Near-complete official results Friday confirmed a deadlock in Israel’s general election this week, putting Benny Gantz’s party as the largest but without an obvious path to form a majority coalition.
The results from Israel’s election committee showed Gantz’s centrist Blue and White with 33 seats and Prime Minister Benjamin Netanyahu’s right-wing Likud with 31.
Final results will be published on Wednesday, the committee said.
Israeli newspapers and commentators depicted the 69-year-old Netanyahu in a weakened position, with headlines such as: “Himself Alone”, “Political Death Spasms,” “Unity Spin” and “Gantz Tells Netanyahu: Unity Under My Leadership.”
President Reuven Rivlin will on Sunday start consultations with party leaders about their preference for prime minister, and will then choose the one he thinks has the best chance of putting together a coalition.
His office said the consultations “normally last around two days,” and that he would then begin the process of inviting candidates to form a government.
Netanyahu has dominated the political scene for more than a decade with tough security-first policies, an instinct for how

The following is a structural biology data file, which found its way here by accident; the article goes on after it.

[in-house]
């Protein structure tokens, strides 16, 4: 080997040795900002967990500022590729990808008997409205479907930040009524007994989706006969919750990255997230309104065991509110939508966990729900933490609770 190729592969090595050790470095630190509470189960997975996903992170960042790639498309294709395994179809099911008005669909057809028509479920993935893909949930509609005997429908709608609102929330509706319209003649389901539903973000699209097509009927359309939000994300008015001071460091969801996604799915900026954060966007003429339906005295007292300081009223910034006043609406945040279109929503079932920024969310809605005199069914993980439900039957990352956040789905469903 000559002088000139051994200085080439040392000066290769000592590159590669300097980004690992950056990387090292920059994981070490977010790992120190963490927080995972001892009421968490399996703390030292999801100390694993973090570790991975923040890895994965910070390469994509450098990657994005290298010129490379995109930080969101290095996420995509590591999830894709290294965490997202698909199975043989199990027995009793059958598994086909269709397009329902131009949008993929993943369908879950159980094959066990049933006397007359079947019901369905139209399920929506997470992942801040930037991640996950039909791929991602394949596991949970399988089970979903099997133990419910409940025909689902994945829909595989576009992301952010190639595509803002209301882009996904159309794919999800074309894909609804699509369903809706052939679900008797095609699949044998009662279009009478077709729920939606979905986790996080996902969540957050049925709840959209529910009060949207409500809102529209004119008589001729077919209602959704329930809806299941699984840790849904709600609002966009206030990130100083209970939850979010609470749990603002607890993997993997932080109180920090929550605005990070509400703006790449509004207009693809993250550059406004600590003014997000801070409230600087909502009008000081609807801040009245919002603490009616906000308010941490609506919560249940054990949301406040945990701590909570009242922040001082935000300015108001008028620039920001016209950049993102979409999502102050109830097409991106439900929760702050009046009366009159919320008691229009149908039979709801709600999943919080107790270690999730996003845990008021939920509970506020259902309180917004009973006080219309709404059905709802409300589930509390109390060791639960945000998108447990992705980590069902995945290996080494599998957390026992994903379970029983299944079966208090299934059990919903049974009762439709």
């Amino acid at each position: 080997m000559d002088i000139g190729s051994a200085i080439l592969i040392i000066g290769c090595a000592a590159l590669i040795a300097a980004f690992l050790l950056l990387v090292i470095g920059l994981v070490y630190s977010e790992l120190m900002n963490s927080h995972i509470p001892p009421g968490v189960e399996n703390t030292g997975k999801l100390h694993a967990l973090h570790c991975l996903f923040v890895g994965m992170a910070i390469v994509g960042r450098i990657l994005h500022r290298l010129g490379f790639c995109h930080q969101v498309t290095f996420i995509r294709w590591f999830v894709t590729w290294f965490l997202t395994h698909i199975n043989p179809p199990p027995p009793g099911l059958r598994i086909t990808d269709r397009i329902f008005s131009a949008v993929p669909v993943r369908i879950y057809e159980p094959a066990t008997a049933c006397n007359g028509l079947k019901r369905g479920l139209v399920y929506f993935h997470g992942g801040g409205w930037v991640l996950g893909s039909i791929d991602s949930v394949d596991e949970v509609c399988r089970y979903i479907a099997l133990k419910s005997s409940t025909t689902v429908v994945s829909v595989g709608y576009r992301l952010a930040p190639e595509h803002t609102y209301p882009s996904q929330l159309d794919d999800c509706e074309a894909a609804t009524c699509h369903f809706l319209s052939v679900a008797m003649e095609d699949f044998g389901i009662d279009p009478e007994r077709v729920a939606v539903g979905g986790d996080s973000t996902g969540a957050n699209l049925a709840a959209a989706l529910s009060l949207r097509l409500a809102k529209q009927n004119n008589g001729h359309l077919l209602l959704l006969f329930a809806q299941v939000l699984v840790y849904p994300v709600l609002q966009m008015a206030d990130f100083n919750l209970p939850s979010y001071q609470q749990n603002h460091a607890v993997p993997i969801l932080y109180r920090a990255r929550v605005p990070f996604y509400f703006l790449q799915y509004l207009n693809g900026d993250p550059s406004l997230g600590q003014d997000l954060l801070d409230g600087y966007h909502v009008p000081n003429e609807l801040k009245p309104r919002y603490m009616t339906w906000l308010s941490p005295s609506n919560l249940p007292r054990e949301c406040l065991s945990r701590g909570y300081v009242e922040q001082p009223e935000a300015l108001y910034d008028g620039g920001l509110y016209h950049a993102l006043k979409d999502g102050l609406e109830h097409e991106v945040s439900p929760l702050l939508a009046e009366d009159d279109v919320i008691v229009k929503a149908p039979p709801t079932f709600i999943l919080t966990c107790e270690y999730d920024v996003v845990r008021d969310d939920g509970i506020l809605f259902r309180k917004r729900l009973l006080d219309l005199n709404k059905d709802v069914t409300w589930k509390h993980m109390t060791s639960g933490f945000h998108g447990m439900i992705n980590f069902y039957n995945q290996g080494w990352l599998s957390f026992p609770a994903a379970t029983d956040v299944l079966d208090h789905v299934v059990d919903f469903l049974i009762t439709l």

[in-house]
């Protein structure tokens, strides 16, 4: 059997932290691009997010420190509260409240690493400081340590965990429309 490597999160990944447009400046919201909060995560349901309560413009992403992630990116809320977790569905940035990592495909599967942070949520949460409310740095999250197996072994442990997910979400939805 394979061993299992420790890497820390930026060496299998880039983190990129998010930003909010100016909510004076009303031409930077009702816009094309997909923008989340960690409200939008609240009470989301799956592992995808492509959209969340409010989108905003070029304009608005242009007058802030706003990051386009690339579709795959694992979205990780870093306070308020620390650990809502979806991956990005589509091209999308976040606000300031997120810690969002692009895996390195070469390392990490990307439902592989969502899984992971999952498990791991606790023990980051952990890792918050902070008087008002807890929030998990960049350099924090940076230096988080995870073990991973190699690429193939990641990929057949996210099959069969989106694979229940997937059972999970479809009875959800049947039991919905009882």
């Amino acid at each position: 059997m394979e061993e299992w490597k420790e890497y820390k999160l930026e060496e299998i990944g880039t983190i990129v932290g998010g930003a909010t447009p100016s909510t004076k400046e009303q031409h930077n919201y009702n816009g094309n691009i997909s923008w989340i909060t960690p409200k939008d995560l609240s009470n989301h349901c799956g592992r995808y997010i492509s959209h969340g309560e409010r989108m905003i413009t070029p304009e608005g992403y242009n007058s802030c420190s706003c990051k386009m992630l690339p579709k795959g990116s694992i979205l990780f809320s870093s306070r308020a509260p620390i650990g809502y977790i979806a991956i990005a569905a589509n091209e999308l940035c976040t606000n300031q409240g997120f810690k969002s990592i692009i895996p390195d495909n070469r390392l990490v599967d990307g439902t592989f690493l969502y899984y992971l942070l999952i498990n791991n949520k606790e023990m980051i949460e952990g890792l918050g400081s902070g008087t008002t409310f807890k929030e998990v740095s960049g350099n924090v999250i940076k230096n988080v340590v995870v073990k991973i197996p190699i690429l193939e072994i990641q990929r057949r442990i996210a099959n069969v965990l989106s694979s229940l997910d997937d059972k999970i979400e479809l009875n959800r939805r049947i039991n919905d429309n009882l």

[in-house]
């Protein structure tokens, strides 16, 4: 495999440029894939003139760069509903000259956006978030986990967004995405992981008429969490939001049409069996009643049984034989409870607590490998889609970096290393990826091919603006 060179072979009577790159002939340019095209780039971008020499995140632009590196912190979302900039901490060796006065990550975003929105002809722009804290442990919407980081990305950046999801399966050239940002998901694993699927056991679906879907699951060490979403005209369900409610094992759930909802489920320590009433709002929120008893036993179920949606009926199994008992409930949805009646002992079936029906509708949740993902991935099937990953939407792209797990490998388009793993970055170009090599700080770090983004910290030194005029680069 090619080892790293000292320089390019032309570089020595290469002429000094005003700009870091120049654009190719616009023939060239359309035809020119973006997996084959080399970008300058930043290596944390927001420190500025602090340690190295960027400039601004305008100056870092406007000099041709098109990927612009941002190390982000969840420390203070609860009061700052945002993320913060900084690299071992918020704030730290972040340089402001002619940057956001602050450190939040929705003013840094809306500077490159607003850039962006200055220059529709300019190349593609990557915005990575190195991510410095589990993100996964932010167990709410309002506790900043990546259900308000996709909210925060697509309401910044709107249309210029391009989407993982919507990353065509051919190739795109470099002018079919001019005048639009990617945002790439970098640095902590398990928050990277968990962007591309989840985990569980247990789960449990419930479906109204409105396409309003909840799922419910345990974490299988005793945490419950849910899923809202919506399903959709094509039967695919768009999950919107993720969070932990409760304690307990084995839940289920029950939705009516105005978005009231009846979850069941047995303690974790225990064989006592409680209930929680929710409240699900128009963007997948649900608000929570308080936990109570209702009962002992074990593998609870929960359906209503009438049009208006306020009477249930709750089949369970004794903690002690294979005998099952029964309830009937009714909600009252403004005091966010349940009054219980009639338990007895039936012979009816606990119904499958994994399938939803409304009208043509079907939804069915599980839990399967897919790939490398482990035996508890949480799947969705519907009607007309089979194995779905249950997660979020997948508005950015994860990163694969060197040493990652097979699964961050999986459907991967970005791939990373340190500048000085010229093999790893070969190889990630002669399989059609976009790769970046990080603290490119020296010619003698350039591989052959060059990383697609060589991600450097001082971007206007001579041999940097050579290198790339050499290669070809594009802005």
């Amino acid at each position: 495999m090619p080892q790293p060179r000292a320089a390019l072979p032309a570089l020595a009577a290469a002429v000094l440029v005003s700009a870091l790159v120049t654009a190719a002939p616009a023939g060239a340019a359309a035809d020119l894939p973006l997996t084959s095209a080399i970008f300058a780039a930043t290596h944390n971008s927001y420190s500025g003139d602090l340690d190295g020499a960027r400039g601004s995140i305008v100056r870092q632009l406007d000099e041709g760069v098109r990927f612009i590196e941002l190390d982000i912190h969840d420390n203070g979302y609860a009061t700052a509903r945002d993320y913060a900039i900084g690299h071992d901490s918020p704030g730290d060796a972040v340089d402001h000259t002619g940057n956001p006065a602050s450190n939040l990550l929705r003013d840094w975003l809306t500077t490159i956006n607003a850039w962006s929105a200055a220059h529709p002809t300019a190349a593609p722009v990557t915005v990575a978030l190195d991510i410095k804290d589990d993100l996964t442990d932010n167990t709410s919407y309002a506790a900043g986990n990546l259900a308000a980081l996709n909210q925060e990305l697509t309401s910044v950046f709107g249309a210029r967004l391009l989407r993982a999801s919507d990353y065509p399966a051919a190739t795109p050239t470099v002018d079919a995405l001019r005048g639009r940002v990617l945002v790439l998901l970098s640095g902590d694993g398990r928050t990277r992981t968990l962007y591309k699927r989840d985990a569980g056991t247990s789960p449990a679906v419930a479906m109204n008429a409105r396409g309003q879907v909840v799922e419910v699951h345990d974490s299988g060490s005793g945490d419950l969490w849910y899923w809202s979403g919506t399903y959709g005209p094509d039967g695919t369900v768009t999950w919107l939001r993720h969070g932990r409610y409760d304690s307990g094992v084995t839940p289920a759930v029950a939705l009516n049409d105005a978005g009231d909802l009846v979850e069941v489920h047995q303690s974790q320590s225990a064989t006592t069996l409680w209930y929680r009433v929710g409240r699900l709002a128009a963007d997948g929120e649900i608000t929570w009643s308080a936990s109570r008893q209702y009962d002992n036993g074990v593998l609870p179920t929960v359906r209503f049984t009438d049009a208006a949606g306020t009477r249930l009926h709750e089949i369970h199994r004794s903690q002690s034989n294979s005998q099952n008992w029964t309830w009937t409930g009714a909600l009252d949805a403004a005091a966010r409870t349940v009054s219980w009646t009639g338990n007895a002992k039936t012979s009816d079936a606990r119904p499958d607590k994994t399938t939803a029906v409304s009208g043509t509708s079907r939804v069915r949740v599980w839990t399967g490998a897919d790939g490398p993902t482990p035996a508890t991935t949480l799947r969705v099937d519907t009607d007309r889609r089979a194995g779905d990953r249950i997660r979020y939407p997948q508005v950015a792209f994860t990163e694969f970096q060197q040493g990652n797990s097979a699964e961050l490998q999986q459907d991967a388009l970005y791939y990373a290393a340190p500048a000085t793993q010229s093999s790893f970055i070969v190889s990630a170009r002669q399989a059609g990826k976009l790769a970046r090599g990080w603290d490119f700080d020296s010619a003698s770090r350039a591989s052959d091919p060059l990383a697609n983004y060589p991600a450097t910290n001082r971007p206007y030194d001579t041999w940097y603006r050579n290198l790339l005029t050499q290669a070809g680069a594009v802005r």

to dominate news cycles at the expense of rivals, and frequent trips to Washington, Moscow and other world capitals.
There were only narrow differences in the two main parties’ campaigns on many important issues, and an end to the Netanyahu
era would be unlikely to bring significant changes in policy on relations with the US, the regional struggle against Iran or the Palestinian conflict.
Netanyahu, a man known to his adoring Likud supporters as “the magician”, has survived difficult situations before.
Many political analysts are waiting to see what manoeuvres he will try to prolong his political survival, not least to claim a public mandate in the face of possible corruption charges that prosecutors may bring within months. He denies any wrongdoing, accusing his critics of mounting a witch-hunt.